Multi-core processors are the way of the future but they also bring new dangers. In particular they are vulnerable to a type of threat that breaches the barrier between software and hardware.
Using sophisticated signal processing algorithms the new virus - called Renderman - can literally turn a silicon chip back into the sand that it came from.
The original idea was good but not effective enough to be really practical. Each time a machine instruction is obeyed a particular part of the processor is active and the rest is quiescent. This means that the power dissipation across the die varies according to the instruction being executed. In normal operation the mix of instructions can be approximated by a random distribution and given time for the heat to dissipate and spread across the die the result is an averaged out heating effect. The chip gets hot but it gets hot evenly.
However, once the effect was noticed it was only a matter of time before creative programmers succeeded in writing a program that had an asymmetric mix of instructions that heated one part of the die while keeping another cool. Running the program so as to create a flip-flop effect, sections of the chip could be heated and cooled in a cyclic fashion. The heating causes expansion and contraction in the same cyclic manner and the chip starts to vibrate. Early tests proved that the concept was workable and soon processors were producing single audible tones which could sometimes be heard with the cooling fan still on. However the big problem was that the tiny area of silicon involved in any particular instructions execution was too small to make a loud enough noise. The most that could be achieved was a rendition of "happy birthday" which could be heard in its entirety as long as the cooling fan was switched off. And so the technique lay dormant only to be revived when something really new changed the equations involved.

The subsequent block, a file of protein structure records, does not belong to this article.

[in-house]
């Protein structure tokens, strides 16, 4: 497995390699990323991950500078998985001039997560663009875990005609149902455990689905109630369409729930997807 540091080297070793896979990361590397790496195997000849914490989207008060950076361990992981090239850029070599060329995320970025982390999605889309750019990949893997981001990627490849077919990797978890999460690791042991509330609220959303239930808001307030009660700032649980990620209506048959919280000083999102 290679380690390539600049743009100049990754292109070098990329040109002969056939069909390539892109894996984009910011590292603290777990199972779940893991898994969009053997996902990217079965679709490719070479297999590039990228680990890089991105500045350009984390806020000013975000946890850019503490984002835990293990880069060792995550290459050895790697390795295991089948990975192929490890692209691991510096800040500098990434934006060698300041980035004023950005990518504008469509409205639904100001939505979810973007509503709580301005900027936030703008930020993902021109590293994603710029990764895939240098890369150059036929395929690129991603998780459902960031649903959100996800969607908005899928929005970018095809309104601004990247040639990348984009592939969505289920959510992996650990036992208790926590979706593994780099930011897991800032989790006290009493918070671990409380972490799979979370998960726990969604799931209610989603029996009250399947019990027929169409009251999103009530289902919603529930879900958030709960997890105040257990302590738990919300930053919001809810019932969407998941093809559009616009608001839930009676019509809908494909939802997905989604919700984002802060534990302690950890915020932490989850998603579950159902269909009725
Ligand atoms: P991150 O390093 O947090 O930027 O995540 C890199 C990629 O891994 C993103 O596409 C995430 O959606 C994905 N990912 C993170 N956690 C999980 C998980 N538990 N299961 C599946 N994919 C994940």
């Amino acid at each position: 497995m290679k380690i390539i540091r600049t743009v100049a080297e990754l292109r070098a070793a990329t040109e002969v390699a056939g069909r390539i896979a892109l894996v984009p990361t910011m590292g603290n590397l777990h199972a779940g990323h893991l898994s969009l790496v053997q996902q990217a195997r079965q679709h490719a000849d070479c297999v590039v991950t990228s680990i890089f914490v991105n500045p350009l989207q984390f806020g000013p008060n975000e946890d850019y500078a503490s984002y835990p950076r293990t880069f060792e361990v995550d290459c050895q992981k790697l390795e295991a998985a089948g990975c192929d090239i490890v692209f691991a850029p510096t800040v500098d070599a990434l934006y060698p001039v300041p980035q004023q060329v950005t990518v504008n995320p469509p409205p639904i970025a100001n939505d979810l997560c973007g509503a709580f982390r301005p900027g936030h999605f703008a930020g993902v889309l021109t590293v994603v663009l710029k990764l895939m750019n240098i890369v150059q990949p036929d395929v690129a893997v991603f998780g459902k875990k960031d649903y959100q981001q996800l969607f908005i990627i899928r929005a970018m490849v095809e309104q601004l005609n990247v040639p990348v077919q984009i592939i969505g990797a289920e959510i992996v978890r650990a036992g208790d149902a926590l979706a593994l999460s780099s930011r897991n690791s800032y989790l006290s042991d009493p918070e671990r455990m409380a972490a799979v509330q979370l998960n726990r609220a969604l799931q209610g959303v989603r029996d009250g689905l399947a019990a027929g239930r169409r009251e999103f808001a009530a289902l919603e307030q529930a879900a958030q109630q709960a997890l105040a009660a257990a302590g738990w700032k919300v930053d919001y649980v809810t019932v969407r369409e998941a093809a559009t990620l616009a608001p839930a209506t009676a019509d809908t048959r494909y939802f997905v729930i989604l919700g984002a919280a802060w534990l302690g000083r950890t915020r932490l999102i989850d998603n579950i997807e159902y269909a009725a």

The introduction of multi-core processors suddenly revitalised the research. Now fairly large areas of the die could be heated and cooled by creating multi-threaded versions of the original algorithm. By solving the complex differential equations an inverse solution could be found which enabled the implementation of code that could make the die vibrate like a drum head. Not only was the sound now loud enough to hear over the cooling fan but it was loud enough to have physical effects. The system could, with the addition of a feedback loop, be forced into catastrophic resonance. As the amplitude of oscillation increases the very crystal structure of the silicon chip starts to fail as dislocations propagate and accumulate into large cracks. This builds up to the point where the chip fails with a loud popping noise and and is reduced back to its original form, i.e. pure sand.
With the addition of some autogenic transmutation code to keep the virus hidden while it attempt to deliver its payload, the Renderman virus was born. So far an example has not be found in the wild but we need to be on the lookout for the first instances. The first signs are a high pitched buzzing sound coming from the approximate location of the processor which rapidly increases in volume as the chip prepares itself to be rendered back to powdered SiO2.
Of course there are many users who feel that reducing the processor chip back to a few grains of sand is perhaps a fitting end and an ecologically sound approach to obsolescence.
Being programmers we know better – don’t we.
And, oh yes, I forgot to mention, the activation date of the Renderman virus is 4/1/2010.
Yes - this IS an April fools hoax.
It is an updated version of the Sandman virus joke which was first published as an editorial in VSJ magazine in 1998.
After reading it your only real question should be -could it work?